How to ease your flare-ups of varicose vein symptoms during the summer heat


More than 25 million people, 1 in 3 people in the United States, live with varicose veins, according to the Society for Vascular Surgery. Although some people experience no symptoms, other people with varicose veins may experience burning, throbbing, itching, cramping, heaviness, or other pain. Additionally, summer heat is known to irritate varicose veins and intensify symptoms.

Mohammad Reza Amini, MD, director of peripheral arterial and venous disease services at Loma Linda University’s International Heart Institute, offers a breakdown of summer’s impacts on varicose veins and tips for mitigating flare-ups. symptoms.

One of the best first steps you can take to protect your health is to understand your varicose veins and how environmental factors like heat can affect them, says Amini.

Veins are elastic blood vessels that return blood to the heart after traveling through different parts of the body. A series of valves act as one-way gates in the veins, opening and closing to allow blood to travel from various parts of the body to the heart. These venous valves allow blood to flow against gravity.

Over time, however, the valves in the veins can begin to malfunction, enlarge and cause blockages, Amini says. When this happens, the blood begins to flow “back”.

“As blood flows backward, it follows gravity to the calf and ankle, creating pressure in the superficial veins just under the skin,” Amini says. “The pressure creates what we call varicose veins.”

Excessive tension on the leg veins leads to the classic signs of varicose veins – bulging, twisted veins visible below the surface of the skin. Excess blood then pools in the veins, sometimes leading to swelling and other uncomfortable symptoms.

In the summer, our circulatory system fights the effects of high temperatures by increasing the size of our veins, a process known as venodilation, for better blood flow to cool the body. During venodilation, swollen varices enlarge further, filling with extra blood and worsening symptoms. When varicose veins fill with blood and swell even more, Amini says the risk of related health complications also increases.

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Amini outlines several precautions and steps you can take if you’re looking to relieve the uncomfortable symptoms of varicose veins.

Start with the basics

Amini advises tackling the fundamental pillars of health first and foremost; it means engaging in whole-body care through proper diet, exercise, and rest.

Obesity is a significant risk factor for the development and worsening of varicose veins because the pressure of extra body fat compresses the walls of the veins and damages the valves inside. So, sticking to a heart-healthy diet—Mediterranean-style and low-carb and low-fat diets—can help achieve or maintain a healthy weight and benefit the entire circulatory system.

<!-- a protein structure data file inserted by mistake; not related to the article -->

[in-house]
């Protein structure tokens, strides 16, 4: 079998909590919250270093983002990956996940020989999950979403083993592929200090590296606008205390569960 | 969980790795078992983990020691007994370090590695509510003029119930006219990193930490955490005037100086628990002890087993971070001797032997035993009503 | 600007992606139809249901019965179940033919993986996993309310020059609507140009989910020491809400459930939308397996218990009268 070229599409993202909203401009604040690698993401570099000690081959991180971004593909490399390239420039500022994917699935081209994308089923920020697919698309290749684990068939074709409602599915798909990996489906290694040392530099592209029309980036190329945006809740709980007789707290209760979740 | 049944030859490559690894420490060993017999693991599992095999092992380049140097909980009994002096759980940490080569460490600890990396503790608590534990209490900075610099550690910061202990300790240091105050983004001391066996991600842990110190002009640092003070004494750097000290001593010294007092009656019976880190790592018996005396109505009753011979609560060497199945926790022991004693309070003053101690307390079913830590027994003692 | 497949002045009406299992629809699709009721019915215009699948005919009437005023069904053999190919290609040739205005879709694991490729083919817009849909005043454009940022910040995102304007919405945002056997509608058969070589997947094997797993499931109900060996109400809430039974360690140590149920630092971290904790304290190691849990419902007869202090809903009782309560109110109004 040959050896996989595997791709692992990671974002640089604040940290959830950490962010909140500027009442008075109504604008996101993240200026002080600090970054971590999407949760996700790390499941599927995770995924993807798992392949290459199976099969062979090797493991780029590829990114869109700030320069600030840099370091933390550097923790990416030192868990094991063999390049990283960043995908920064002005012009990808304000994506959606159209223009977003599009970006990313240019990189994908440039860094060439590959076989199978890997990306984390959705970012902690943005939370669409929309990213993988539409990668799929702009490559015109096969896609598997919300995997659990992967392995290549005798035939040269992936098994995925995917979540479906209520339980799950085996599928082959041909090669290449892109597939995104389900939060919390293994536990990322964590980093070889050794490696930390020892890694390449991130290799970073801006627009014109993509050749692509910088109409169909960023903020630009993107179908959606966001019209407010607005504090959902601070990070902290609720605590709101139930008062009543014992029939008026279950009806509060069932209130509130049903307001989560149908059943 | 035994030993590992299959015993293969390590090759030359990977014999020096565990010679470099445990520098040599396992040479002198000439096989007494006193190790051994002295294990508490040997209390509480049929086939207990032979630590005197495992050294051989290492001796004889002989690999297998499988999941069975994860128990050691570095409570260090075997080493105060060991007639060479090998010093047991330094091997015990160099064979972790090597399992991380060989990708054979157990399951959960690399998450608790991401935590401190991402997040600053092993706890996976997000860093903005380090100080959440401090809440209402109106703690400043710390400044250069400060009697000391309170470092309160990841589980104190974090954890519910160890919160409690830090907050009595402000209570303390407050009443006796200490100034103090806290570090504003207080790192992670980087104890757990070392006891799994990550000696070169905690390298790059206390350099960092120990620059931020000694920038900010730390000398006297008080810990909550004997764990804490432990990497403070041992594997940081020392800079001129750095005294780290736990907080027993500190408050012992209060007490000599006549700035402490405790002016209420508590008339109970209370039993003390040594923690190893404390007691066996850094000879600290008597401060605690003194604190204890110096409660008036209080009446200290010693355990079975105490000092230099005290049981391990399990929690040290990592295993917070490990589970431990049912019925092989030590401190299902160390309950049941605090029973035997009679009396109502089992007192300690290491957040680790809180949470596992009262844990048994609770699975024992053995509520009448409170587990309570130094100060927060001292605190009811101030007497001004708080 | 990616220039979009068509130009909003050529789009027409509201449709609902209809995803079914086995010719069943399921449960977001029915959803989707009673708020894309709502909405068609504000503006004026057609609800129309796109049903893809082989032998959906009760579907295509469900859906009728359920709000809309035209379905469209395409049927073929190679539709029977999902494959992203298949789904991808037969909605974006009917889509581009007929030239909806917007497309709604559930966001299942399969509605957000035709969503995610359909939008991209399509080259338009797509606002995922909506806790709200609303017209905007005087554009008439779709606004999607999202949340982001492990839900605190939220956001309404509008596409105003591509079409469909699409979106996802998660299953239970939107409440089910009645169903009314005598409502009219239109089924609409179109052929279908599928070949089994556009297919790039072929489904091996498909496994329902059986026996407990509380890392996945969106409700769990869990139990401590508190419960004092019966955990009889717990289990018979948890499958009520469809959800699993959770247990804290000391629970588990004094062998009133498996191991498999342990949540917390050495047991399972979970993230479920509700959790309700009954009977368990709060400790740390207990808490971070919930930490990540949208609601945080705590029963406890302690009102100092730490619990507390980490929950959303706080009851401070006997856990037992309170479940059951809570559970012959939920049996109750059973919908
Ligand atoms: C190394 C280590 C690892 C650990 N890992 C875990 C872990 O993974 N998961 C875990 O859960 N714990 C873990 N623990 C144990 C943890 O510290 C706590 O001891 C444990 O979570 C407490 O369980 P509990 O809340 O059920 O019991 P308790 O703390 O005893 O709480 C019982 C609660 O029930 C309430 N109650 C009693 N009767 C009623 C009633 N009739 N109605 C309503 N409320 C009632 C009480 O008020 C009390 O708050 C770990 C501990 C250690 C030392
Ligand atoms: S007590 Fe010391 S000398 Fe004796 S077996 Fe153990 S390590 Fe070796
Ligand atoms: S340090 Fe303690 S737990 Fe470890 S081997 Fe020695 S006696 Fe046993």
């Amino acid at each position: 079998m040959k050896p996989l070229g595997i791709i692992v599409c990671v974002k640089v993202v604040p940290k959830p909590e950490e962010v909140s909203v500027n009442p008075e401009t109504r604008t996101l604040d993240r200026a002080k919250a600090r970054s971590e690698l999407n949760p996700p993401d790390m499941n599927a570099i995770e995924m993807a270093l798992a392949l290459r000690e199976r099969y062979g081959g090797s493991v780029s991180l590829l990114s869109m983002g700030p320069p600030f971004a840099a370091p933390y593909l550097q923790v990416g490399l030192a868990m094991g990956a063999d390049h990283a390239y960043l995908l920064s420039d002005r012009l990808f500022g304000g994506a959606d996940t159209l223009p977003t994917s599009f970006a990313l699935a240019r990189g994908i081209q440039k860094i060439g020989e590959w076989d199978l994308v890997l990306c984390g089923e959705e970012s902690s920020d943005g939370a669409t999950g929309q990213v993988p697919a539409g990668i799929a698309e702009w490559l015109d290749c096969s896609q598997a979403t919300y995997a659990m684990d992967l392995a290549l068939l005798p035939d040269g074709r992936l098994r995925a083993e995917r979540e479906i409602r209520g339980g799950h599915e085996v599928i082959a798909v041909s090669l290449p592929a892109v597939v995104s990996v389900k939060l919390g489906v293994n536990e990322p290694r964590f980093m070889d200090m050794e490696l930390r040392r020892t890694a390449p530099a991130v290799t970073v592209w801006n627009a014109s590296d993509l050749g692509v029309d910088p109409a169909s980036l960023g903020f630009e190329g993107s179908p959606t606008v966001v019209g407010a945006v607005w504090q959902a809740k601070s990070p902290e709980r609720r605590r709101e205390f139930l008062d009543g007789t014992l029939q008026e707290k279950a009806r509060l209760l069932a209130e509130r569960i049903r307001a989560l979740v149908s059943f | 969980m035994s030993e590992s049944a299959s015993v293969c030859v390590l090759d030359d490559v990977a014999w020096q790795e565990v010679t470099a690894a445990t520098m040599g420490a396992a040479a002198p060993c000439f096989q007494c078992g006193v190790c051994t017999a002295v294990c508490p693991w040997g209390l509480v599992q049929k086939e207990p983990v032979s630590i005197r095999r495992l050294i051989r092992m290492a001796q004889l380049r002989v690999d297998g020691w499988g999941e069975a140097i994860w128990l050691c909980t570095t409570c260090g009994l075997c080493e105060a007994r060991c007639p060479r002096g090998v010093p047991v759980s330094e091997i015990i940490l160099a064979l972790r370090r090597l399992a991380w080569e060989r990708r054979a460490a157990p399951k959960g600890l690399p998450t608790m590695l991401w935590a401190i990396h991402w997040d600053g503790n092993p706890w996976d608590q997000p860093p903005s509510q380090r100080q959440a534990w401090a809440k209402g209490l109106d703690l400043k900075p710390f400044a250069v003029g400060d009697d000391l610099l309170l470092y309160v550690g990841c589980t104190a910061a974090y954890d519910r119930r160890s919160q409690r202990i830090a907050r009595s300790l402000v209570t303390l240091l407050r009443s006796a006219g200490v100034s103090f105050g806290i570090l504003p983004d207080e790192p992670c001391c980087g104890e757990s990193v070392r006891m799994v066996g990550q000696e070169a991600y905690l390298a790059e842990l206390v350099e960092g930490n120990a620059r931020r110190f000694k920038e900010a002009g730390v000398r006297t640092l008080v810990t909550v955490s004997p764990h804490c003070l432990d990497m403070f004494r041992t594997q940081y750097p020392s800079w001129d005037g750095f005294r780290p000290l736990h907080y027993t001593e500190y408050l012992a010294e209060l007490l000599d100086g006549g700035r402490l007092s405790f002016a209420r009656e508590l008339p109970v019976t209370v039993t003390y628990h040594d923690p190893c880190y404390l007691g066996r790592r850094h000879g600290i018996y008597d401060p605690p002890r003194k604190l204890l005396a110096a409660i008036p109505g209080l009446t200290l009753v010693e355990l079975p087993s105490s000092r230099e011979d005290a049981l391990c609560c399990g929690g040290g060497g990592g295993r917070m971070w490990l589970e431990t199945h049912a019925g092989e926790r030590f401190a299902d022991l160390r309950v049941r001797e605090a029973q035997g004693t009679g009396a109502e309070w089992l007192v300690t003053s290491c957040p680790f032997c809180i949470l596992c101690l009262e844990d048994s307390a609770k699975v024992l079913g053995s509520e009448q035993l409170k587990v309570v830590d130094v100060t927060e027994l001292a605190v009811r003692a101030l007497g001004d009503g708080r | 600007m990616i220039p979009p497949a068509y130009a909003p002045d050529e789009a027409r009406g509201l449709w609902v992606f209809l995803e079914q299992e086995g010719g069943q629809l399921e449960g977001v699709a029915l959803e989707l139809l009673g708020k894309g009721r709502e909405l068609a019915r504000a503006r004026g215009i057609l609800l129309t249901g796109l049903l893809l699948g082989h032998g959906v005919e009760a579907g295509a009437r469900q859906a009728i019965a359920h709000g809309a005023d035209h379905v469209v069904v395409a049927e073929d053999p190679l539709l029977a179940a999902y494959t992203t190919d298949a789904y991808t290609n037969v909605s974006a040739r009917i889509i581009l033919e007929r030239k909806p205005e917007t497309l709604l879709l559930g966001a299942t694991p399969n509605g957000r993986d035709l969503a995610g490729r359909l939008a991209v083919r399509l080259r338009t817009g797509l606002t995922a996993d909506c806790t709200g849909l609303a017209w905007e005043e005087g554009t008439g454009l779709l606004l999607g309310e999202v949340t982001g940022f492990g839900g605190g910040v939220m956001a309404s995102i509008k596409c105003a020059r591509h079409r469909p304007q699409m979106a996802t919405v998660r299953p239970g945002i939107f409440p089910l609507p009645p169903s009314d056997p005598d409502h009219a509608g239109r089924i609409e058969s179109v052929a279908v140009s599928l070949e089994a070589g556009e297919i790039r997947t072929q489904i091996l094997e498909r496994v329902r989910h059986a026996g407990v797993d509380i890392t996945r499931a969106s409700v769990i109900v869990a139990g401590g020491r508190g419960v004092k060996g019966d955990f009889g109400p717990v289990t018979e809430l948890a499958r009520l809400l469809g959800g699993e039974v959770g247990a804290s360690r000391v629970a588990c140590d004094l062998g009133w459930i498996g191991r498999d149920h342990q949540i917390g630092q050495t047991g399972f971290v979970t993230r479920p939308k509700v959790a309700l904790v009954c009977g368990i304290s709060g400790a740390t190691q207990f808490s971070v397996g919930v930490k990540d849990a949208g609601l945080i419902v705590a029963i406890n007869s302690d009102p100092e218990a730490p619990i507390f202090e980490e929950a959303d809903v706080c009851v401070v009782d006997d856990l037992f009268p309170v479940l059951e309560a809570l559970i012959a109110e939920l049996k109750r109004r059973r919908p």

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“If you can lose weight on these diets, it will help your veins,” he says.

Any exercise that you enjoy is a good option; in the summer, Amini suggests water activities as a fun and healthy form of exercise. One benefit of swimming is its ability to help joint problems, like arthritis, which some people with varicose veins may also suffer from, says Amini.

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Raise your legs to heart level

When you’re seated or at rest, Amini says supporting your ankles to reach the level of your heart will help with blood drainage in your legs, reduce swelling and relieve other symptoms. He recommends that patients with varicose veins elevate their legs 3 or 4 times a day for about 15 minutes at a time.

If you have to sit for a long time and don’t have the ability to elevate your legs, such as on a long flight, Amini says standing up occasionally to flex and stretch your legs helps maintain blood flow.

Sports compression stockings

On the other hand, if you plan to be on your feet for a long time throughout the day, Amini recommends wearing compression stockings. These elastic stockings tighten the veins and prevent blood and fluids from descending and accumulating in the legs.

sun shield

Staying cool in the shade will keep body temperature in check and protect against harmful UV rays to which some people with varicose veins may be more sensitive, says Amini. Many varicose veins suffer from ankle swelling due to blood pooling in the legs, which causes irritation, discoloration, redness and tenderness on the surface of the skin.

“The skin in the area where you bulge loses a layer of protection over time, making it more susceptible to UV damage,” says Amini.

Any type of UV protection is essential, he says: find a shaded hiding place, wear long, light and loose clothing and apply sunscreen regularly.

Talk to your doctor

If your varicose vein swelling is difficult to control, Amini recommends exploring treatment options with your doctor. Medicines can help reduce swelling that irritates nerves and causes neuropathy, numbness, or leg pain. You may also want to consider the range of procedures offered to treat varicose veins. You and your provider can weigh the options and make shared decisions on how best to proceed to relieve your varicose vein symptoms.

At Loma Linda University’s International Heart Institute, physicians are committed to providing patients with compassionate, comprehensive, and personalized cardiovascular care. To learn more, please visit or call 1-800-468-5432 to schedule an appointment.


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